There are classics, which gave me a deeper appreciation for writing. There are books of historical fiction, which have taught me something fascinating and at the same time, entertained me to tears.
For this challenge, I’ve chosen Margaret Mitchell’s, Gone with the Wind.
I was given the book by my mother, when I was around twelve or thirteen. I had already seen the movie, so I was familiar with the story. There was no doubt I would enjoy it. There was only one problem with the book, as far as my twelve year old self was concerned… It was too big! I was judging the book by its cover, afraid to start it, because I was foolishly afraid it would never end.
The book sat on my shelf for at least three years. I looked at it now and then, turning its heavy hard cover around, flipping through pages. Only to set it back on the shelf, until the next time it caught my attention. Finally, on one of those exploratory ‘flip-throughs’, I found the courage to actually start reading it. I struggled with the first sixty or so pages. I found them lacking in interest, leaving me bored and wondering if it would ever get better, an opinion which I still stand by today.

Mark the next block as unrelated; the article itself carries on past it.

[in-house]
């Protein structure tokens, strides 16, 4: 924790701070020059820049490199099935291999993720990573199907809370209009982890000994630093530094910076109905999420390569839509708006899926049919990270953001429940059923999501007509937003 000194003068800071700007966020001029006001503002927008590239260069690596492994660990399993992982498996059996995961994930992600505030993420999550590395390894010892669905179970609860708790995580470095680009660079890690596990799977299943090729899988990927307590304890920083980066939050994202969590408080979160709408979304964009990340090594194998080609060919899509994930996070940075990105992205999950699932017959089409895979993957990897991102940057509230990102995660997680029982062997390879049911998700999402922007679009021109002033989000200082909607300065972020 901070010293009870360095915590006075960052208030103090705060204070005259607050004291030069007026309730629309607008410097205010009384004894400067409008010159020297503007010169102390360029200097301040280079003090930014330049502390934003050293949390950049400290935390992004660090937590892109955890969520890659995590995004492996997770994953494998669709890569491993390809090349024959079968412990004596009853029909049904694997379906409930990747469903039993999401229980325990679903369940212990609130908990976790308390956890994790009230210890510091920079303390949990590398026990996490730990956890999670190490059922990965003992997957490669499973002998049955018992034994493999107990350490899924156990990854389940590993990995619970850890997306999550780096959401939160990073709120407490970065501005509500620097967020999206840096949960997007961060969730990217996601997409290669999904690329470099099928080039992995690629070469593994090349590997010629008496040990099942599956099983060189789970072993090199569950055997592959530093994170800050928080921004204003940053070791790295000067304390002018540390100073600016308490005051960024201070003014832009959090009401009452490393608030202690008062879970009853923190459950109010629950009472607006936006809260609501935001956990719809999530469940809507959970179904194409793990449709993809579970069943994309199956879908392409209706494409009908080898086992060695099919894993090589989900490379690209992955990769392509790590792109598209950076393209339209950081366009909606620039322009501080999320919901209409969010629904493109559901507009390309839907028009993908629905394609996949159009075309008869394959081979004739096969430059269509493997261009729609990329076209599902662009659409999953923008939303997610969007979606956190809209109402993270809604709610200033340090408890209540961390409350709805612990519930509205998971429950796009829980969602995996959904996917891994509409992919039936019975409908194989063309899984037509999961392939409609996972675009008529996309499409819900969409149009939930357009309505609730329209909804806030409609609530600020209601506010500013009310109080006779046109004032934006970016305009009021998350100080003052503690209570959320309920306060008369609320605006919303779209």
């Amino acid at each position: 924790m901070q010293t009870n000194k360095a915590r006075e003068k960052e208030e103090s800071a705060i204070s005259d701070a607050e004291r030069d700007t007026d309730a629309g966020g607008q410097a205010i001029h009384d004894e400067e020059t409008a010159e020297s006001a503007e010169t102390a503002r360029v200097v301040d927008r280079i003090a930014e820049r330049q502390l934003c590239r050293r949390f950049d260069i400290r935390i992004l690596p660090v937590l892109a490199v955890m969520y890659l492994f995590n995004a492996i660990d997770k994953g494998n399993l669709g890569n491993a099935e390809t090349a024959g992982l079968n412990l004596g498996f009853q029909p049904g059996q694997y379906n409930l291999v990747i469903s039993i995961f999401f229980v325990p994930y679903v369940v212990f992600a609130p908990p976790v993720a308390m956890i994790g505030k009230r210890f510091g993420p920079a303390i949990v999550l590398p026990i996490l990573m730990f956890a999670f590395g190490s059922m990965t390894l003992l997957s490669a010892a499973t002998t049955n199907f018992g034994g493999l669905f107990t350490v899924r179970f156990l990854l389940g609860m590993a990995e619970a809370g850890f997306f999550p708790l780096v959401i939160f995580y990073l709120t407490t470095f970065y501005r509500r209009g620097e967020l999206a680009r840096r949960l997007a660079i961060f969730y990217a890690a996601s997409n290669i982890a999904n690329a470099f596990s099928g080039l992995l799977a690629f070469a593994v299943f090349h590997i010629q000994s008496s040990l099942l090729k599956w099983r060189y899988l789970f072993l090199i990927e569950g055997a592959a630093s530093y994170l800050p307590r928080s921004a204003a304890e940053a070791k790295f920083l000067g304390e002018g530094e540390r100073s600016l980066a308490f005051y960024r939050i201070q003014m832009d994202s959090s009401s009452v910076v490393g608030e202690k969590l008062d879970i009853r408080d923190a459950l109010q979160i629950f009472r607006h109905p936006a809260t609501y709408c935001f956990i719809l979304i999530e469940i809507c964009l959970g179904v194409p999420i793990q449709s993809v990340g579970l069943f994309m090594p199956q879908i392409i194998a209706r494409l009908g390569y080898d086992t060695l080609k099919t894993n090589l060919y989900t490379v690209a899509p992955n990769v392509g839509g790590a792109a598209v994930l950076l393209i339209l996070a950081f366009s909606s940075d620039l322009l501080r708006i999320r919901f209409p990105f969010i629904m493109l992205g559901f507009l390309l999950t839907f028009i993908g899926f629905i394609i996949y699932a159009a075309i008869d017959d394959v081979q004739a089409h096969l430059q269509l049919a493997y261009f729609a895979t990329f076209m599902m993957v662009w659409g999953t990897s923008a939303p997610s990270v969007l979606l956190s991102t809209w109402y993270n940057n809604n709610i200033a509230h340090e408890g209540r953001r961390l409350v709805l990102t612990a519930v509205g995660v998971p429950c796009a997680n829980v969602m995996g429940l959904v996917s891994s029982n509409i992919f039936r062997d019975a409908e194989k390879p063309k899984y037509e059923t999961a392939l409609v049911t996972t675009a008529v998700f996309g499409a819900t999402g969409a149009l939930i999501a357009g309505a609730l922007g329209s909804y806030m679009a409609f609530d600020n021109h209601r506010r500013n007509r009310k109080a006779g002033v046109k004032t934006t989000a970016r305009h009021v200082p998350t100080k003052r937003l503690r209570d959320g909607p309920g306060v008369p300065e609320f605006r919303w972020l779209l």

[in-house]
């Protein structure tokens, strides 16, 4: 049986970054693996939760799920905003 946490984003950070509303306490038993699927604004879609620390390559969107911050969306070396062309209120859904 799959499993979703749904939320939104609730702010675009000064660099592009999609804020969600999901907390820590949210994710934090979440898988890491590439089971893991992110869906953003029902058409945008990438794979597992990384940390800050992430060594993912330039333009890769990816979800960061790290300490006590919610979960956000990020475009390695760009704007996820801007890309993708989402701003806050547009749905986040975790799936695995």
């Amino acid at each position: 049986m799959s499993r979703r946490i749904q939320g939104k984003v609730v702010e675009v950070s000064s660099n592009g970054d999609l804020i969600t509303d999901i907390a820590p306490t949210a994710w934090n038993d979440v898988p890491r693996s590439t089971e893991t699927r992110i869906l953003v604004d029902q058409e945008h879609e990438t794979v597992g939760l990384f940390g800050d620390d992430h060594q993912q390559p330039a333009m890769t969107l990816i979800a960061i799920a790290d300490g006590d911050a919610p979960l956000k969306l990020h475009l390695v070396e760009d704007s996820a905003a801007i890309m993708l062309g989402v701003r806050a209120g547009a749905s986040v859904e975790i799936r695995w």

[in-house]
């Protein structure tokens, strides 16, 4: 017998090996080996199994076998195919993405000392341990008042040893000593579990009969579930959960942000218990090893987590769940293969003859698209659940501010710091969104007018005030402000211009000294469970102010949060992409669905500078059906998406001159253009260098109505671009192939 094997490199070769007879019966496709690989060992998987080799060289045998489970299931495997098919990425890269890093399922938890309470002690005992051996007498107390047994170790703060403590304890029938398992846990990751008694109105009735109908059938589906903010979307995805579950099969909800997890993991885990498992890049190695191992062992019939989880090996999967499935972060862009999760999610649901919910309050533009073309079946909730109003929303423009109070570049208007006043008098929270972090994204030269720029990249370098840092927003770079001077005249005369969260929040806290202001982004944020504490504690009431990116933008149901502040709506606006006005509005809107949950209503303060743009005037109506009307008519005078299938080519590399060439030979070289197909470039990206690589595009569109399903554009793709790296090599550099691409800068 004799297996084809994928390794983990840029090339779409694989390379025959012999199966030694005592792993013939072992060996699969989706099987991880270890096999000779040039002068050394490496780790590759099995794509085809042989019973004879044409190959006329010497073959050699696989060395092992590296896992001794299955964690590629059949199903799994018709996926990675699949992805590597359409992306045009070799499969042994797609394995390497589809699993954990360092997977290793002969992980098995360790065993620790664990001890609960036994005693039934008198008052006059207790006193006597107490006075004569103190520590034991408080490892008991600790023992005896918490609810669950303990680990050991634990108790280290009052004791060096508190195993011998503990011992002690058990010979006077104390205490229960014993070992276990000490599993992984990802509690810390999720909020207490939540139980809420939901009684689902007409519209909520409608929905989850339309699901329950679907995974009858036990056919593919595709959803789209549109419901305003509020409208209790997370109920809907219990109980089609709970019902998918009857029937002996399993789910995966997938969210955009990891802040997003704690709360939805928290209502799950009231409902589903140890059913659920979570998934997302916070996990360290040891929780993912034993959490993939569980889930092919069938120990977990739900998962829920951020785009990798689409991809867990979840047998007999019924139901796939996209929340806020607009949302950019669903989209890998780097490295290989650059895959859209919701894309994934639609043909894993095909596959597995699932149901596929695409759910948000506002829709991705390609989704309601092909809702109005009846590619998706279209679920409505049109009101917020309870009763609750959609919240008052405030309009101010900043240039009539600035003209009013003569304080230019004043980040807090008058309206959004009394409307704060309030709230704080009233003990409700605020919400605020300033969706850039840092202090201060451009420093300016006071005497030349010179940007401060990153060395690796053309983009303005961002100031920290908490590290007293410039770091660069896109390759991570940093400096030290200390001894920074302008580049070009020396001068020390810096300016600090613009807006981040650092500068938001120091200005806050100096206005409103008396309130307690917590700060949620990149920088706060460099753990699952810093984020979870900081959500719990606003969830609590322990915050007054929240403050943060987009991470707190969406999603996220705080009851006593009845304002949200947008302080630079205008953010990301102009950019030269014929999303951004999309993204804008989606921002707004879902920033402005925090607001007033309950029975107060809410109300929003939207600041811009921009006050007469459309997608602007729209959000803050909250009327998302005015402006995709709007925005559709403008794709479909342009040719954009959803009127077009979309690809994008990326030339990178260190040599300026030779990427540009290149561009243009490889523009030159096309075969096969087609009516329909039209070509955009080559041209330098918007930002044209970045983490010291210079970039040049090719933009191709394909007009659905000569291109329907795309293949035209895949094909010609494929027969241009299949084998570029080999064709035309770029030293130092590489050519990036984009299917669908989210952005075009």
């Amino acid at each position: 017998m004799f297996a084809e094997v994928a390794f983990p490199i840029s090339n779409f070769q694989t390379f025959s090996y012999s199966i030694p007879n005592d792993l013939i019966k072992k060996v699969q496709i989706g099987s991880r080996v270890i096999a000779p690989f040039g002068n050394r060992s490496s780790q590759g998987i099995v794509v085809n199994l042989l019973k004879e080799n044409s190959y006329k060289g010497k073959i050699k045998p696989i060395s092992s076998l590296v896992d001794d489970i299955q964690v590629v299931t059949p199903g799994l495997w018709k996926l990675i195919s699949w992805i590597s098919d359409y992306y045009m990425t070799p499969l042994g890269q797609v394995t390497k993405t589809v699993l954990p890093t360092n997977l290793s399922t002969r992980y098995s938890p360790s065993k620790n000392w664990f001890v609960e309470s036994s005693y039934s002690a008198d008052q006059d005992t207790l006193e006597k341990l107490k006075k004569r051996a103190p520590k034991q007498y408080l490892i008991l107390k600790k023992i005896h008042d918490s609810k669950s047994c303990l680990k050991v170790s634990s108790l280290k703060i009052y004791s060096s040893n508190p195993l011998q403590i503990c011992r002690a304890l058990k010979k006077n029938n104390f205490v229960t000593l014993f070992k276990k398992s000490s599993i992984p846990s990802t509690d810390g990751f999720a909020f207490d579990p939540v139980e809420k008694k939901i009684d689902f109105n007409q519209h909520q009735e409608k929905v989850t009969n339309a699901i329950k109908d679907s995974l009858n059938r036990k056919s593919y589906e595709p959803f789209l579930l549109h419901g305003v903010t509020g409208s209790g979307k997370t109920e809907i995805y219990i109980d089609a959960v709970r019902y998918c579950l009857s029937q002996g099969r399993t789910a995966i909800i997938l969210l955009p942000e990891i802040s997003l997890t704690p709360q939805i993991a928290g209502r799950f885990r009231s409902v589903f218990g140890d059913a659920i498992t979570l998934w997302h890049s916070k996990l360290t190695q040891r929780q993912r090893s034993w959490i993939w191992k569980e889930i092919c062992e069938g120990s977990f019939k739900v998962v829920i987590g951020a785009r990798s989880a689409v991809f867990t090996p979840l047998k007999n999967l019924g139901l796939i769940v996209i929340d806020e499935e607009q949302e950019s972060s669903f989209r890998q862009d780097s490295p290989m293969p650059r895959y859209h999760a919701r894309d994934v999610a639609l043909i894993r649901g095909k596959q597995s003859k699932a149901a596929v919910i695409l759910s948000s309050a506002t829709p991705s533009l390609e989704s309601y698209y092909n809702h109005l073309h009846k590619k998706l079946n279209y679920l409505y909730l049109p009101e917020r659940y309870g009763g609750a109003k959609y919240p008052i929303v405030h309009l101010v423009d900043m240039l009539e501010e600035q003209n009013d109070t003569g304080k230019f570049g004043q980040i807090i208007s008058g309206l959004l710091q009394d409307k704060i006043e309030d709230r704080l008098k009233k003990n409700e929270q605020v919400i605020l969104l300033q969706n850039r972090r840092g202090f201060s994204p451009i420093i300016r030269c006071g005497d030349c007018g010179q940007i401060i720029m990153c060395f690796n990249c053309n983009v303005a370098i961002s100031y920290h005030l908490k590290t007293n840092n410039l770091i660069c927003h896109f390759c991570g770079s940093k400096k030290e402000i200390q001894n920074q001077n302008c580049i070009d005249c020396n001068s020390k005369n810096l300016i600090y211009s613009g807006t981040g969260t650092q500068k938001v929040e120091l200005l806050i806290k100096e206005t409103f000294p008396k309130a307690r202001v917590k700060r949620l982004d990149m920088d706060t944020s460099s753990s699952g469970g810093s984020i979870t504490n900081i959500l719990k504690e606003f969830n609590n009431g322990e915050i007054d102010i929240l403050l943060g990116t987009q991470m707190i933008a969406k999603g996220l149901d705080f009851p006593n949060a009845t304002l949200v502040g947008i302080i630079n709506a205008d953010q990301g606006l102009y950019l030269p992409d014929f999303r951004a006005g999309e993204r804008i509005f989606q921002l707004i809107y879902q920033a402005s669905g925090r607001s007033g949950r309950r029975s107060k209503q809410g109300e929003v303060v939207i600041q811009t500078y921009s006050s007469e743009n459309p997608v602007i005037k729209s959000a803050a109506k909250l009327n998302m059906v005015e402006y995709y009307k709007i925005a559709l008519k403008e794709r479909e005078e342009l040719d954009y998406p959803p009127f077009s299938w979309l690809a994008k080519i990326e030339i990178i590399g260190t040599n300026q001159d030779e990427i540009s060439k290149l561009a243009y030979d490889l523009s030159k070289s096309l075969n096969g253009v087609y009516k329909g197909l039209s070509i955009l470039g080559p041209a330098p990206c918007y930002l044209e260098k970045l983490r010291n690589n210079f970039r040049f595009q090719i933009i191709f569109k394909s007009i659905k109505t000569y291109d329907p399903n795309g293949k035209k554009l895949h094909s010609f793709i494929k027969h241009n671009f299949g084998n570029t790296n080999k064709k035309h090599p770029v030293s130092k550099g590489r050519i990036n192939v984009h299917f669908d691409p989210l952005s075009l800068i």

Page by page, I continued to read it, and before I knew it I’d fallen so in love with the story and the people Mitchell created, I could not put it down. By the time I had finished it, I was sad to say goodbye to Scarlett O’Hara, for the movie did not do her justice.
Never again would I judge a book by its length.
This is a lesson I’m teaching my oldest son, who at the tender age of eight, still sees reading as a chore. I see him when he picks a book, the way he holds it and judges it. Sometimes, I will suggest an old favorite, I think he might enjoy….
“Does it have pictures?” He asks?
“The words will paint the pictures for you.” I tell him.
“How many pages does it have?” He flips through it with apprehension.
“Does it matter, if it’s a good story?” I reply.
Right now, on his shelf in his room, is his version of Gone with the Wind. It’s titled Harry Potter and the Chamber of Secrets. It was mine, I gave it to him last year. I’ve caught him turning it over, feeling its weight, and flipping through its pages. He knows it’s a good story; he’s seen the film, but like his mother, he’s judging the book by its cover. Eventually, he’ll find himself willing to give it a try. He may put it down, but I have no doubt one day he’ll finish it.